With high elevations and precious little shade, midsummer temperatures can top triple digits before lunchtime at the base of the mountain, making mid-September and early October an ideal time to visit. That said, it can snow all year long near the summit, so bring layers if you’re planning to explore the highest reaches of the mountain.
When the leaves turn in September, you may come across a variety of wildlife, including rattlesnakes. If you hear the distinctive rattle, stop in your tracks, look for the source of the noise and slowly back away. Be careful not to make sudden or threatening movements.
Steens Mountain Loop Road. Photo by Donnie Kolb/Flicker.
Steens Mountain Loop Road
Steens Mountain Loop Road — the highest road in Oregon, ascending to 9,733 feet just below the summit — is a loop in name only. The 52-mile gravel road resembles a backward “C” as it traverses the mountain, with two entry and exit points: one in the community of Frenchglen, and one at an intersection that is 10 miles south, along Oregon Route 205.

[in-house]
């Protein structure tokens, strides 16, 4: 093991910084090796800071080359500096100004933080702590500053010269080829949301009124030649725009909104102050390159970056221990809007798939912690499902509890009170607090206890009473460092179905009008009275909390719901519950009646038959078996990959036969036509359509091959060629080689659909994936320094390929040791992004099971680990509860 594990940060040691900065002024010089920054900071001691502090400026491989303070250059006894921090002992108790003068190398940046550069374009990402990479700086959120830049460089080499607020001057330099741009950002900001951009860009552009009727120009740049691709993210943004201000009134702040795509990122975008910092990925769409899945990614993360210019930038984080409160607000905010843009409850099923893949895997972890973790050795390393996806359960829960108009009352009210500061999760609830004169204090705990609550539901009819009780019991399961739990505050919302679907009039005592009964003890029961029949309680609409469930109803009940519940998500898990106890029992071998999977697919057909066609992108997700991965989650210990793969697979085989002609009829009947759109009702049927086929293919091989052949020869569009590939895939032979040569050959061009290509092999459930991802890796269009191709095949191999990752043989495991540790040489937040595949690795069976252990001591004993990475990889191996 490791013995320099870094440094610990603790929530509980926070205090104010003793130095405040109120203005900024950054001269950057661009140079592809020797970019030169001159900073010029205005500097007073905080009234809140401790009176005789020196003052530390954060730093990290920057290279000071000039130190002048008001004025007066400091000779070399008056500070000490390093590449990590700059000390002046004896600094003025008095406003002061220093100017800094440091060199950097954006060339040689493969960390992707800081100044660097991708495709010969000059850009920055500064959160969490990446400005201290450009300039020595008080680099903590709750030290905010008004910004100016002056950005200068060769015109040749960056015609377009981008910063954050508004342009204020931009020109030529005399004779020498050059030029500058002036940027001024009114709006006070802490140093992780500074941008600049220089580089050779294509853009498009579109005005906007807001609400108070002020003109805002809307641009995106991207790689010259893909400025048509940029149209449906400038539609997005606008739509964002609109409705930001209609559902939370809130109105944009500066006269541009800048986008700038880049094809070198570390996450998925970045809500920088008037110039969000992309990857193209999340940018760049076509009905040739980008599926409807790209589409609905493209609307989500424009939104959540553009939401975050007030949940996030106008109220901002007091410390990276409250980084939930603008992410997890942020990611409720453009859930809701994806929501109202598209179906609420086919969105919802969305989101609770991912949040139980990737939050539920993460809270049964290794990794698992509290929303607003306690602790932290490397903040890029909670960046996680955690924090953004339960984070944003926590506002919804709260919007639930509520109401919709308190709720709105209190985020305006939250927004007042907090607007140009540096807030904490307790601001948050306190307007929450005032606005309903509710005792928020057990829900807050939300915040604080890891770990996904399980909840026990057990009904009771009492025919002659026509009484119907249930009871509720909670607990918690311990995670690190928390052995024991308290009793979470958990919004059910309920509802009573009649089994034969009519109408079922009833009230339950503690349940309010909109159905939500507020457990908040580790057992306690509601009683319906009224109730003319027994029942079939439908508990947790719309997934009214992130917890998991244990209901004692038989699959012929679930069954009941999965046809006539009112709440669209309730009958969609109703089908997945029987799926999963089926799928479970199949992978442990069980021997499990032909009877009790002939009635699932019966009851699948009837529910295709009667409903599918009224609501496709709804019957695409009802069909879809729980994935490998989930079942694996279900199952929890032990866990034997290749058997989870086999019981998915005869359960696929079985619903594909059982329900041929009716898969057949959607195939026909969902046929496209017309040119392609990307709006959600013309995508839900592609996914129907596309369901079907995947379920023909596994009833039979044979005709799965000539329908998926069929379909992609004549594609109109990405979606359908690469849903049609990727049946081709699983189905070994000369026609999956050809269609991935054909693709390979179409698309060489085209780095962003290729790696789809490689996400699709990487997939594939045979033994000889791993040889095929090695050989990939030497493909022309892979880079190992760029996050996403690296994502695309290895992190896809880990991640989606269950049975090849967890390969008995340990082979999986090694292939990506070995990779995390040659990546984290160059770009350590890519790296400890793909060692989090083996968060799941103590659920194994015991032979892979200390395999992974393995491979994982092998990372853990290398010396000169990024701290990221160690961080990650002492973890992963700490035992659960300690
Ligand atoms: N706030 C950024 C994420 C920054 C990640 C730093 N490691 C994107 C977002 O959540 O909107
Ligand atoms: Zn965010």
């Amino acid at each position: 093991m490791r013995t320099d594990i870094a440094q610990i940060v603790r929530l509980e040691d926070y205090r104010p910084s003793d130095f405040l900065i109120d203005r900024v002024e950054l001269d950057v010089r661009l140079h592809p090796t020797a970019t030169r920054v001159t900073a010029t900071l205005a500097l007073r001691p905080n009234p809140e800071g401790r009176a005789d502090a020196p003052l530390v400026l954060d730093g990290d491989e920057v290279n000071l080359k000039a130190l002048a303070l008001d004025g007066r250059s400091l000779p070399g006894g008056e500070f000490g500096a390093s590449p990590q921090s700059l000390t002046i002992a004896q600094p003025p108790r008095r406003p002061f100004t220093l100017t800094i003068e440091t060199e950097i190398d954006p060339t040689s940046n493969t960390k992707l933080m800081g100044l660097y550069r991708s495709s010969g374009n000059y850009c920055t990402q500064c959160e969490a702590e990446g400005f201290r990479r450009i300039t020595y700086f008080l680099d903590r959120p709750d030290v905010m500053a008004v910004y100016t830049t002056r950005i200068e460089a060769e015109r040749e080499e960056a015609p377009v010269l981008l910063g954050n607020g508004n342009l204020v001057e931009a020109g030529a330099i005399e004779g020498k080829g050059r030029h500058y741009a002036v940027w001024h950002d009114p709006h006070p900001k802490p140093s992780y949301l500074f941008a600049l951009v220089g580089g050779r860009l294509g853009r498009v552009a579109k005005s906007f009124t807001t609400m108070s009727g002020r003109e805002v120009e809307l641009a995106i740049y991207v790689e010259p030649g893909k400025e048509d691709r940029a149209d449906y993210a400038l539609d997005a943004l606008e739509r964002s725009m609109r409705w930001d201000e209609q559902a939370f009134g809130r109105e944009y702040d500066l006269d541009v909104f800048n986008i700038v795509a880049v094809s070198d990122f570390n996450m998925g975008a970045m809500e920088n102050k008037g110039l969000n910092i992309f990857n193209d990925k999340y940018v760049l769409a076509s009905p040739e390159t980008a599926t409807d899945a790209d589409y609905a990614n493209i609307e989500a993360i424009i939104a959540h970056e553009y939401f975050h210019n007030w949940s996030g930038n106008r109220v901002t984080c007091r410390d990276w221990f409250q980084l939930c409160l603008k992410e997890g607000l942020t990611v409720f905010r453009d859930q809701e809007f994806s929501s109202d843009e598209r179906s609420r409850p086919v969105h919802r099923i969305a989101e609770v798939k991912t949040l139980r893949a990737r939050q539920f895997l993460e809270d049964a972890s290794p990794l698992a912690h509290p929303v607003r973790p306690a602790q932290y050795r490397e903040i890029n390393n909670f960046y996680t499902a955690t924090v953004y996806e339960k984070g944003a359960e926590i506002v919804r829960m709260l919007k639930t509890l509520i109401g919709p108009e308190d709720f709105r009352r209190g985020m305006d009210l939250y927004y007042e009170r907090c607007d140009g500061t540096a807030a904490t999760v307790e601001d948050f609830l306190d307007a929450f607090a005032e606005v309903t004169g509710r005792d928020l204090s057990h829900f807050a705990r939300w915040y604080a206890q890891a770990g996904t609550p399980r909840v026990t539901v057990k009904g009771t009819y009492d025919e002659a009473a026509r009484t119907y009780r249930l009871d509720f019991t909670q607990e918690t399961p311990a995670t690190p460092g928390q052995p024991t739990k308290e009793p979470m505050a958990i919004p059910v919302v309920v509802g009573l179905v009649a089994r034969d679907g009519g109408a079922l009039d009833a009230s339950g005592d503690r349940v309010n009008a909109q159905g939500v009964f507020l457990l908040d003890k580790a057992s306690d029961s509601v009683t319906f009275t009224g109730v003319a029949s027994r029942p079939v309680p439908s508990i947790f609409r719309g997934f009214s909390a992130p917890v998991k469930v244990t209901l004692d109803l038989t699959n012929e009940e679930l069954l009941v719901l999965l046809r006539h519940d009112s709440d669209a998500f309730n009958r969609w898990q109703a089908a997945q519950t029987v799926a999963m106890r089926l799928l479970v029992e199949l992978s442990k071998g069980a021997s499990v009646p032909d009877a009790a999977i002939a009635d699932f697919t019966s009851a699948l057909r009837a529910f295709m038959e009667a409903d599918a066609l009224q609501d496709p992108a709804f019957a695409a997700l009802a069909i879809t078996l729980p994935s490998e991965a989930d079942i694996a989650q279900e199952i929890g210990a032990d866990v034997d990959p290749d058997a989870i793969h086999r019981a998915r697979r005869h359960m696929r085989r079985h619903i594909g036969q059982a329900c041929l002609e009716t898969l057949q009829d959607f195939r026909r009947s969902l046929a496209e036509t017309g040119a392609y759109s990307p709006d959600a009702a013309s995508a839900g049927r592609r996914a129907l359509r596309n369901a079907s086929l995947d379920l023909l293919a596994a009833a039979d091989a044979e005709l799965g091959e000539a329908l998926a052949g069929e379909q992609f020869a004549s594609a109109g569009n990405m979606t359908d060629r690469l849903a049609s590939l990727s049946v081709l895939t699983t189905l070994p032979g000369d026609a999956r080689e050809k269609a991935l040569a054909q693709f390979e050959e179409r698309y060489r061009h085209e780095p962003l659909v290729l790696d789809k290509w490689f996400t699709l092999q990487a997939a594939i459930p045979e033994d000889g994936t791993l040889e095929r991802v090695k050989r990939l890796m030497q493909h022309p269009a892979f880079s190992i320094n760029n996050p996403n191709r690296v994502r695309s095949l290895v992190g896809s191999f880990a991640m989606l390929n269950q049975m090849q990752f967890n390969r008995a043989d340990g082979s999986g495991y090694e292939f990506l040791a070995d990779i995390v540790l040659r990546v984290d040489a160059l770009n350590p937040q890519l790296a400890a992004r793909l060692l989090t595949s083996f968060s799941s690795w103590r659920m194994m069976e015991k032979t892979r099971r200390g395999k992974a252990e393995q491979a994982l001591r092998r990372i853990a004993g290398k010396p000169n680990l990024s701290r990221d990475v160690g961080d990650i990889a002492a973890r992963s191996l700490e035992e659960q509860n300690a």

If you do nothing else on Steens Mountain, you should spend a day driving the loop road. The springboard to recreation offers easy access to lakes, wide-open viewpoints, the occasional hiking trail, campgrounds, wildlife and a lot more.
The road to the summit opens every June, and its gates remain unlocked until October — or whenever snowfall makes passage unsafe. The road is all gravel but is well maintained as long as it’s open. High-clearance vehicles are recommended, but passenger vehicles with two-wheel drive shouldn’t have any issues, so long as you take it slow through occasional stretches of washboard gravel. Tip: Check your spare tire before hitting the road.